Lieutenant–Commander Bent Gestur Sivertz (RCNR) was appointed as an A/Lieutenant (Temp.) RCNR 1939. (He was mobilized for World War Two service). He served in HMCS Stone Frigate (First Course) for Training 1940. He served in HMCS Stone Frigate as Navigation Instructor 1940. He was appointed as a Lieutenant (Temp.) RCNR (With seniority dated 15/02/1941). He served in HMCS Stadacona for Navigation School. He served in HMCS Kings (Officer’s Training Establishment) 1941. He was appointed as an A/Lieutenant–Commander RCNR (With seniority dated 01/07/1943). He served in HMCS Kings (Officer’s Training Establishment) as Navigation Instructor 1941. He was appointed as a Lieutenant–Commander RCNR (With seniority dated 01/07/1944). He served in HMCS Kings (Officer’s Training Establishment) as Commanding Officer 1944–1945. In this capacity he was responsible for the training and formation of many of the officers of the RCNVR. (He was demobilized August 1946). He may have been the last RCN officer to have served at sea under sail in a sailing ship to Australia. He served as a seaman and ship’s officer in the Merchant Marine 1922–1932. He served in the tugboat Alcedo as a Deckhand in 1922. He taught school 1936–1939 and after his naval service he served as a Foreign Service Officer in the Department of External Affairs 1946–1950. In 1954 he served in the Department of Northern Affairs 1950–1967 as Chief of the Arctic Division and as Director of the Northern Administration Branch 1957–1963. He was appointed as the Commissioner of the Northwest Territories serving 1963–1967. He retired from the Public Service in 1967. He was elected as a member of the Thermopylae Club in Victoria BC in 1934.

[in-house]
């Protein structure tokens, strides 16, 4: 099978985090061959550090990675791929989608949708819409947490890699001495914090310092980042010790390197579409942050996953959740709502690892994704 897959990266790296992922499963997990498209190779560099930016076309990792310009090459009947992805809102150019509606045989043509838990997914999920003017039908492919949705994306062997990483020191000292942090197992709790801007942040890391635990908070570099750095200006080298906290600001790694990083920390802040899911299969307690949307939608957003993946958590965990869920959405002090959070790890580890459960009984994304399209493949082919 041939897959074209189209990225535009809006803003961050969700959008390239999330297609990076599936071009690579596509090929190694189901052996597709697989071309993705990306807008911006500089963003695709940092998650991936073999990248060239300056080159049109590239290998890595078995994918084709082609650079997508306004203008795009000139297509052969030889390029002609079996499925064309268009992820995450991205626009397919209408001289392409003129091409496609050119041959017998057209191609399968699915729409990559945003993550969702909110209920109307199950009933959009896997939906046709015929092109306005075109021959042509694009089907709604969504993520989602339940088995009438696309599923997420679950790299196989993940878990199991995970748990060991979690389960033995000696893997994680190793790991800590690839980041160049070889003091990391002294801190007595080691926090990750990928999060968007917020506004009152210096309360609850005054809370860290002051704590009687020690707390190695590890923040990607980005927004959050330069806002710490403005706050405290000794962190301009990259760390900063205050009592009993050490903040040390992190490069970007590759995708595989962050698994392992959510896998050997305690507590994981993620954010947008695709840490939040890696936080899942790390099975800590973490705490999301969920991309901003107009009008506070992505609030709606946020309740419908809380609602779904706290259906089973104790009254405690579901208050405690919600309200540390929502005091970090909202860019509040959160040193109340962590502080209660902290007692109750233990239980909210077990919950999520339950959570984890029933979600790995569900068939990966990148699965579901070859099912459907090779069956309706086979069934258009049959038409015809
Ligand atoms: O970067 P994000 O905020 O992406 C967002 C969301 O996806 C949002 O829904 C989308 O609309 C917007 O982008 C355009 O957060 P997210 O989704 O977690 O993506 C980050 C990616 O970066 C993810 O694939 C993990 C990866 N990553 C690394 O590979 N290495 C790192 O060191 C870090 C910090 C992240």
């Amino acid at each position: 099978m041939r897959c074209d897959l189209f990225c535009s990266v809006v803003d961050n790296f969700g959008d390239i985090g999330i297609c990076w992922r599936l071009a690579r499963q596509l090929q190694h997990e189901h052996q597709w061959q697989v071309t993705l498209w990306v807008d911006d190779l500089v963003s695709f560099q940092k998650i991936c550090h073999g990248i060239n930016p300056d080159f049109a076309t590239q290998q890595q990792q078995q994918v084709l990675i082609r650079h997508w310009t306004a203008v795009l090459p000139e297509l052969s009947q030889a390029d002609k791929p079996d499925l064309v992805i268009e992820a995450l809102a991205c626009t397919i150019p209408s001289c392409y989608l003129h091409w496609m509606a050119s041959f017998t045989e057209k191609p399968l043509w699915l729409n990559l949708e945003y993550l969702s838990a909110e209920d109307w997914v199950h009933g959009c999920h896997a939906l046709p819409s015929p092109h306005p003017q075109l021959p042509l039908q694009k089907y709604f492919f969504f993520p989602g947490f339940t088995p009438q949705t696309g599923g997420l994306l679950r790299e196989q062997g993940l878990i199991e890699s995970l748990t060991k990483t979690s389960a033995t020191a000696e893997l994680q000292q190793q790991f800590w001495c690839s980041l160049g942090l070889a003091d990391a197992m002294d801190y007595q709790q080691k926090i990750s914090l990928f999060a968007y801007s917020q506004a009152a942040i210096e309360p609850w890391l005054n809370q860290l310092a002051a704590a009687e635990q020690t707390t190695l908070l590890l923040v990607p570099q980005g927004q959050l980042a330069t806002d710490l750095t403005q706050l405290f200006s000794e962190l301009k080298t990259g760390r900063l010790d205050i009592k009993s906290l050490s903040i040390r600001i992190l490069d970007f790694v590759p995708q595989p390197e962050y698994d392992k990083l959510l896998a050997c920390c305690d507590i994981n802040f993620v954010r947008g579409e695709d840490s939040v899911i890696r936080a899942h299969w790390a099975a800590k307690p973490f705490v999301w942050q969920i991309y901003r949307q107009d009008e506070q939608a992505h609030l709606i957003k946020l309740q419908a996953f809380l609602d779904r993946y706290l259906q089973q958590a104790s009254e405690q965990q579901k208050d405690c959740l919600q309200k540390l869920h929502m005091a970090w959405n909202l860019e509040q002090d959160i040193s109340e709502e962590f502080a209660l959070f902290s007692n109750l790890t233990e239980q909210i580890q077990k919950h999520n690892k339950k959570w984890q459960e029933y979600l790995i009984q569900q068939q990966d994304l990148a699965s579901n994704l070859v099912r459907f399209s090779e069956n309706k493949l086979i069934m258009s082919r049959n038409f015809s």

Captain Vernon (Vern) Wadsworth Howland (RCN) was the first Canadian Naval officer to reach the South Pole. He had this opportunity in 1964 while he served in HMCS Niagara (Washington DC USA) as Naval Attache and Naval Member of Canadian Joint Staff (Washington) and Senior Officer–in–Command. He realized a lifelong dream to visit Antarctica and visited a number of the U.S. Bases there. He flew into the South Pole at a time when such a visit required great logistical preparation and difficulty. He joined the navy as a Paymaster Sub–Lieutenant RCNVR (With seniority dated 10/06/1937) in the Toronto Division RCNVR and he was retired on 11/02/1973. It is thought that he is the only serving Canadian naval officer to reach the South Pole.
To quote from this article please cite:
MacFarlane, John M. (2014) Some Sketches of Interesting Canadian Naval ‘Personalities’. Nauticapedia.ca 2014. http://nauticapedia.ca/Articles/Naval_Characters.php